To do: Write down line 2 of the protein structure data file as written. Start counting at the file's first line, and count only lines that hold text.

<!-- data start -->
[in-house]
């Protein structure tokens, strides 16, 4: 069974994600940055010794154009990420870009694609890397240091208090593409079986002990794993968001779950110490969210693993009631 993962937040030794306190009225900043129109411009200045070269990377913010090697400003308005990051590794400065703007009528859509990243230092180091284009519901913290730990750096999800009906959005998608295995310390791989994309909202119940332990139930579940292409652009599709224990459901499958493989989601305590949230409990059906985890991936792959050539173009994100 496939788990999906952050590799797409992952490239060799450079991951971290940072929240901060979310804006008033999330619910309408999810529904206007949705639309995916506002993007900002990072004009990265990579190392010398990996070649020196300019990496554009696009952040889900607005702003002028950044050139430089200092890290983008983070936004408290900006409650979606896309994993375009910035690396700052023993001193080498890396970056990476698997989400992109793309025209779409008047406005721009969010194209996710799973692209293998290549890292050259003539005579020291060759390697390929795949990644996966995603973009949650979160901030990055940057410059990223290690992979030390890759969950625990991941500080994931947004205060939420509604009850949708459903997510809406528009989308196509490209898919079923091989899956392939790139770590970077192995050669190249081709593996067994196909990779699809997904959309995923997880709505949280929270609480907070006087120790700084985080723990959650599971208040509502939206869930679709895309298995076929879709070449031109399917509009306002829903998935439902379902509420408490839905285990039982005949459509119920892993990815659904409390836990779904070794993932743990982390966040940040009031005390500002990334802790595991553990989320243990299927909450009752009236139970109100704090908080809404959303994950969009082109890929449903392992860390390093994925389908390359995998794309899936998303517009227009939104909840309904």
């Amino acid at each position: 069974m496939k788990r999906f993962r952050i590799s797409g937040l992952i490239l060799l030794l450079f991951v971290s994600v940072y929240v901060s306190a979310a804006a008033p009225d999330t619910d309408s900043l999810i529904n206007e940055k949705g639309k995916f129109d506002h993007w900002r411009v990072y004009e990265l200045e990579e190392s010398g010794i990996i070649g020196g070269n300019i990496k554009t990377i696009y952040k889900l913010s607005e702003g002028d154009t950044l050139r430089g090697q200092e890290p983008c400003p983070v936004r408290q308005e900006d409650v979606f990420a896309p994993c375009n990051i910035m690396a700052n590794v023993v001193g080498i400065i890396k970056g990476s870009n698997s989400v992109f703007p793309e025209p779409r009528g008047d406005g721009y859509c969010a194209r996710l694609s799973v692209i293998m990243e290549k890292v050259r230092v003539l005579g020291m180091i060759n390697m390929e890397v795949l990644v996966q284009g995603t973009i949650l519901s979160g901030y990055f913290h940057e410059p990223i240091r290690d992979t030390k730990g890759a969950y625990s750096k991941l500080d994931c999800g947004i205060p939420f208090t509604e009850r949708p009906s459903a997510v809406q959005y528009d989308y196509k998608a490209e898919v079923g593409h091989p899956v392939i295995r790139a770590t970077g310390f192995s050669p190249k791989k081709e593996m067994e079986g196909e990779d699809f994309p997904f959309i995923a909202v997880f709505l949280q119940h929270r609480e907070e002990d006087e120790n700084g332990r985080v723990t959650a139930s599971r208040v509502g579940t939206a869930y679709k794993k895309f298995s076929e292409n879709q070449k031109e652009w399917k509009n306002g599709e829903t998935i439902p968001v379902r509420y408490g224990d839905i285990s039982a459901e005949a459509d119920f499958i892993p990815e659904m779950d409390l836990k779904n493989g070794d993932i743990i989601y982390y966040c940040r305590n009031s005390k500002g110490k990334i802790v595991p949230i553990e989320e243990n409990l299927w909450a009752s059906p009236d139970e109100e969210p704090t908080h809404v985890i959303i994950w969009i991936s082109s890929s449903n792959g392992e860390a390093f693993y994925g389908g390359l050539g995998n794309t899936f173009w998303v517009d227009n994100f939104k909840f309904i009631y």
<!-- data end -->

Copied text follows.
């Protein structure tokens, strides 16, 4: 069974994600940055010794154009990420870009694609890397240091208090593409079986002990794993968001779950110490969210693993009631 993962937040030794306190009225900043129109411009200045070269990377913010090697400003308005990051590794400065703007009528859509990243230092180091284009519901913290730990750096999800009906959005998608295995310390791989994309909202119940332990139930579940292409652009599709224990459901499958493989989601305590949230409990059906985890991936792959050539173009994100 496939788990999906952050590799797409992952490239060799450079991951971290940072929240901060979310804006008033999330619910309408999810529904206007949705639309995916506002993007900002990072004009990265990579190392010398990996070649020196300019990496554009696009952040889900607005702003002028950044050139430089200092890290983008983070936004408290900006409650979606896309994993375009910035690396700052023993001193080498890396970056990476698997989400992109793309025209779409008047406005721009969010194209996710799973692209293998290549890292050259003539005579020291060759390697390929795949990644996966995603973009949650979160901030990055940057410059990223290690992979030390890759969950625990991941500080994931947004205060939420509604009850949708459903997510809406528009989308196509490209898919079923091989899956392939790139770590970077192995050669190249081709593996067994196909990779699809997904959309995923997880709505949280929270609480907070006087120790700084985080723990959650599971208040509502939206869930679709895309298995076929879709070449031109399917509009306002829903998935439902379902509420408490839905285990039982005949459509119920892993990815659904409390836990779904070794993932743990982390966040940040009031005390500002990334802790595991553990989320243990299927909450009752009236139970109100704090908080809404959303994950969009082109890929449903392992860390390093994925389908390359995998794309899936998303517009227009939104909840309904």